Colonies of Trichodesmium spp. are conspicuous, macroscopic components of the life in tropical and subtropical oceans. The large size and the morphology of the colony raise questions regarding the mechanism of carbon supply for photosynthesis. Constraints on these mechanisms may be indicated by the stable carbon isotopic composition (δ13C) that reflects the balance between carbon supply and speciation, as well as the growth rate and colony size. The δ13C of Trichodesmium off Bermuda measured here revealed a strong correlation between size of individual colonies and season. The smallest colonies, 2-7 μg C colony-1, showed the lightest δ13C composition (∼-19‰), increasing to asymptotic values of ∼-12‰ above 7 μg C colony-1. The average δ13C of the colonies was lightest immediately after the onset of stratification in the Sargasso Sea, gradually increasing by ∼4‰ to heavier values during the summer. We propose that the mass effect is due to increased use of HCO3- by the larger colonies, whereas the seasonal influence may be related to changes in irradiance and pCO2 affecting the internal carbon cycling.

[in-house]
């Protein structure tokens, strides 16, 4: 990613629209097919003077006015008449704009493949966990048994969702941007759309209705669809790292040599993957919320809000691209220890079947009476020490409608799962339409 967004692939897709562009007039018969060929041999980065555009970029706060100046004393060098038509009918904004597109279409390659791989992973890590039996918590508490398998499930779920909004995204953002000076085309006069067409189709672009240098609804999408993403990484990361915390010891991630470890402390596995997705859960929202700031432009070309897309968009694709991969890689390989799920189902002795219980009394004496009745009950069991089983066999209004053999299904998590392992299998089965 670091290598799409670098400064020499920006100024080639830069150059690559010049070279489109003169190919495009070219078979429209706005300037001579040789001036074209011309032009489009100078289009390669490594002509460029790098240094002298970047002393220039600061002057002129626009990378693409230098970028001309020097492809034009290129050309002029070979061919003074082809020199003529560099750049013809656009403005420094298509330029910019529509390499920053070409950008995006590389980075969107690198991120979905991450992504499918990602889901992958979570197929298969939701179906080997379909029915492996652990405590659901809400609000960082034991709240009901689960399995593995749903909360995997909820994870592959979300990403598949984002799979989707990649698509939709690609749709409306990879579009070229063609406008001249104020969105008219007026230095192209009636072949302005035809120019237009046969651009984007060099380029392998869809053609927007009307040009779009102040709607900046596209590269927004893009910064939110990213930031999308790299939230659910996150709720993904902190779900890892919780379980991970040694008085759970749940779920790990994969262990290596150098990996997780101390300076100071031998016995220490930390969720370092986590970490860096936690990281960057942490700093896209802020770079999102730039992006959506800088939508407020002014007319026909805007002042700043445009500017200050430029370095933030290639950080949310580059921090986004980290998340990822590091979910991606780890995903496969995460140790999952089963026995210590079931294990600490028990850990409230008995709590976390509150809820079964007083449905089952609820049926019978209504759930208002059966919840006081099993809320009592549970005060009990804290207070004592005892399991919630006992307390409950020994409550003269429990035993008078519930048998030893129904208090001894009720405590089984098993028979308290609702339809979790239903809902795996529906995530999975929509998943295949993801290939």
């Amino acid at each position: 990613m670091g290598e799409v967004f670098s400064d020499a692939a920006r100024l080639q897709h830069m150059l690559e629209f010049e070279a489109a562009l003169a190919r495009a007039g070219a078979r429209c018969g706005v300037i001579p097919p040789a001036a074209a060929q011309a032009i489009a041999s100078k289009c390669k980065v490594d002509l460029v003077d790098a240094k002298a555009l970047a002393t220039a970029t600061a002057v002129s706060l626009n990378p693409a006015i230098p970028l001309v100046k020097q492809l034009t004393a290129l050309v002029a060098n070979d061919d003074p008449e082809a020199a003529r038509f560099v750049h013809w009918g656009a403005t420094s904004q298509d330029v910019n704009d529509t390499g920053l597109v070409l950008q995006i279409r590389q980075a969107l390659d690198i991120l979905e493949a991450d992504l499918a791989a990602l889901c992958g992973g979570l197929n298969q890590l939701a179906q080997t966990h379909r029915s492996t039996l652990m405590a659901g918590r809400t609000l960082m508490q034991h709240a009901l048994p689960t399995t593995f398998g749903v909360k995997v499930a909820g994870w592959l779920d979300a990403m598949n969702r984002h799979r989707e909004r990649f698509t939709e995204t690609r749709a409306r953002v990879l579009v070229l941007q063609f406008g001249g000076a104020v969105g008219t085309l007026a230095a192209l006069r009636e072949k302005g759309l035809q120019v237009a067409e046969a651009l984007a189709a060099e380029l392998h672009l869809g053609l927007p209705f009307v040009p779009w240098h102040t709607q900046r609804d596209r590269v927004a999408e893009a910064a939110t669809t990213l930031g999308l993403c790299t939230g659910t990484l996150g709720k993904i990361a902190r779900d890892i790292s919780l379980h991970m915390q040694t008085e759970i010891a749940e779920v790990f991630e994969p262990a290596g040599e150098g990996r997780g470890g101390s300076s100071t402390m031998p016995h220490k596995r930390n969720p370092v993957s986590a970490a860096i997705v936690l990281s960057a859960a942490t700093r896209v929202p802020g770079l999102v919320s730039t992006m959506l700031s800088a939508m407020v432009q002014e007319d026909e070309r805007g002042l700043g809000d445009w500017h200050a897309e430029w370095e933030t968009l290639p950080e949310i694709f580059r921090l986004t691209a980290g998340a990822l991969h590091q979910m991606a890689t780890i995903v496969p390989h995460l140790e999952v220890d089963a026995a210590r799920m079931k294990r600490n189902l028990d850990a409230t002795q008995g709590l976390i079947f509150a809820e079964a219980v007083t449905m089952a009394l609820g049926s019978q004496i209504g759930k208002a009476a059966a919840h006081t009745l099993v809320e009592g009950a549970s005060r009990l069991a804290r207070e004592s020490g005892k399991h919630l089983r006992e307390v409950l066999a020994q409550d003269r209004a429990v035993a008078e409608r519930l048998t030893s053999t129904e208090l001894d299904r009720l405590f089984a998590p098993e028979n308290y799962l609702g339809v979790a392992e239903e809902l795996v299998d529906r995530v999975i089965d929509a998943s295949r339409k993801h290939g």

Bibliographical noteFunding Information:
This research was supported by the BMBF grant 803/ 06. We also wish to thank the Israeli science foundation (ISF) grant 981/05.
ASJC Scopus subject areas
- Ecology, Evolution, Behavior and Systematics
- Aquatic Science